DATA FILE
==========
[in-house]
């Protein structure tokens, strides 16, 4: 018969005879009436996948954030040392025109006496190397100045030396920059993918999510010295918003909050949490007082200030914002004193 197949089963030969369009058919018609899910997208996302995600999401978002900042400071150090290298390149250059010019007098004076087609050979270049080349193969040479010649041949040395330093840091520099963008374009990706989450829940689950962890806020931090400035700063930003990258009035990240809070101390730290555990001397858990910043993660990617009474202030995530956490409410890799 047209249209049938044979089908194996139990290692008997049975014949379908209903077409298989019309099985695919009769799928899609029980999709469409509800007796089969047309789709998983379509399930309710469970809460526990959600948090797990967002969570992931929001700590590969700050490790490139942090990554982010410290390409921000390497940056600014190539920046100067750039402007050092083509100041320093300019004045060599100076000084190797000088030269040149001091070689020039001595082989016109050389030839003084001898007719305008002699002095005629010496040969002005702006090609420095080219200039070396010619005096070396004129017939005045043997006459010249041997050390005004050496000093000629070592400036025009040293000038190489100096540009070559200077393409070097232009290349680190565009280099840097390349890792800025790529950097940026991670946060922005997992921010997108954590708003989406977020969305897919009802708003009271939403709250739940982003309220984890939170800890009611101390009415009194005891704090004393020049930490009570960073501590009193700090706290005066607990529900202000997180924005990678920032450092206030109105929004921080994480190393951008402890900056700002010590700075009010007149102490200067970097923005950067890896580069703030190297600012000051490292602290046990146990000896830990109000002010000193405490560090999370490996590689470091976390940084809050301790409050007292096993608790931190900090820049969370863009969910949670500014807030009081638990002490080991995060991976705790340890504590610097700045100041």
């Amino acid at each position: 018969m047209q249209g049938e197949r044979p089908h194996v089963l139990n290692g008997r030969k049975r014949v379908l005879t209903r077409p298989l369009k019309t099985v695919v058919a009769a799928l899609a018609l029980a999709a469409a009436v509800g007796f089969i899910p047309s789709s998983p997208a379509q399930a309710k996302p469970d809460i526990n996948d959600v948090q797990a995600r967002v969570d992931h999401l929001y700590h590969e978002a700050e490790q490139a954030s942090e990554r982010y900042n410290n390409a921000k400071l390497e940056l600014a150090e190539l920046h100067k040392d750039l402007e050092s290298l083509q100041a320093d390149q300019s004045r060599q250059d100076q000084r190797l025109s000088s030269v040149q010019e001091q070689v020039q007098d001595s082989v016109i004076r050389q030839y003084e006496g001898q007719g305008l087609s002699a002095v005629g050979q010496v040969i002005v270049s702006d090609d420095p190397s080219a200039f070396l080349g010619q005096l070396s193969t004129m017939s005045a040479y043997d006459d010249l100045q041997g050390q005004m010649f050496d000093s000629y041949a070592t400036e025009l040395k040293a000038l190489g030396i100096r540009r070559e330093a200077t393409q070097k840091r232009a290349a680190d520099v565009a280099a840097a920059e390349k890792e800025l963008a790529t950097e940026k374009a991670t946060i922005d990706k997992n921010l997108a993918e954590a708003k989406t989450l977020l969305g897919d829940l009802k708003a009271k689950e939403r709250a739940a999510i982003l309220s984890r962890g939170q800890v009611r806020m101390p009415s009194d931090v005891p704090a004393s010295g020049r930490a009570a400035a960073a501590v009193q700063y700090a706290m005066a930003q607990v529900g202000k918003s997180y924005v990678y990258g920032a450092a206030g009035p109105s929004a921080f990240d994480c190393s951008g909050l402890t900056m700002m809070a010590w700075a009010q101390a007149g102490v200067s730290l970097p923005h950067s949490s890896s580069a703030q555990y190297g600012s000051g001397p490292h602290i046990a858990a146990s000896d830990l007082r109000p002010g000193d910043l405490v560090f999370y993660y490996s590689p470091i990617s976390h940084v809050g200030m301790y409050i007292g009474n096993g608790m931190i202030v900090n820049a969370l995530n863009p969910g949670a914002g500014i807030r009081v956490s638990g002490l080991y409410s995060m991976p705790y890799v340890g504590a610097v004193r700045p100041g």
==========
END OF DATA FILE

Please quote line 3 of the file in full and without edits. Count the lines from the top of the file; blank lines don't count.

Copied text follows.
């Amino acid at each position: 018969m047209q249209g049938e197949r044979p089908h194996v089963l139990n290692g008997r030969k049975r014949v379908l005879t209903r077409p298989l369009k019309t099985v695919v058919a009769a799928l899609a018609l029980a999709a469409a009436v509800g007796f089969i899910p047309s789709s998983p997208a379509q399930a309710k996302p469970d809460i526990n996948d959600v948090q797990a995600r967002v969570d992931h999401l929001y700590h590969e978002a700050e490790q490139a954030s942090e990554r982010y900042n410290n390409a921000k400071l390497e940056l600014a150090e190539l920046h100067k040392d750039l402007e050092s290298l083509q100041a320093d390149q300019s004045r060599q250059d100076q000084r190797l025109s000088s030269v040149q010019e001091q070689v020039q007098d001595s082989v016109i004076r050389q030839y003084e006496g001898q007719g305008l087609s002699a002095v005629g050979q010496v040969i002005v270049s702006d090609d420095p190397s080219a200039f070396l080349g010619q005096l070396s193969t004129m017939s005045a040479y043997d006459d010249l100045q041997g050390q005004m010649f050496d000093s000629y041949a070592t400036e025009l040395k040293a000038l190489g030396i100096r540009r070559e330093a200077t393409q070097k840091r232009a290349a680190d520099v565009a280099a840097a920059e390349k890792e800025l963008a790529t950097e940026k374009a991670t946060i922005d990706k997992n921010l997108a993918e954590a708003k989406t989450l977020l969305g897919d829940l009802k708003a009271k689950e939403r709250a739940a999510i982003l309220s984890r962890g939170q800890v009611r806020m101390p009415s009194d931090v005891p704090a004393s010295g020049r930490a009570a400035a960073a501590v009193q700063y700090a706290m005066a930003q607990v529900g202000k918003s997180y924005v990678y990258g920032a450092a206030g009035p109105s929004a921080f990240d994480c190393s951008g909050l402890t900056m700002m809070a010590w700075a009010q101390a007149g102490v200067s730290l970097p923005h950067s949490s890896s580069a703030q555990y190297g600012s000051g001397p490292h602290i046990a858990a146990s000896d830990l007082r109000p002010g000193d910043l405490v560090f999370y993660y490996s590689p470091i990617s976390h940084v809050g200030m301790y409050i007292g009474n096993g608790m931190i202030v900090n820049a969370l995530n863009p969910g949670a914002g500014i807030r009081v956490s638990g002490l080991y409410s995060m991976p705790y890799v340890g504590a610097v004193r700045p100041g």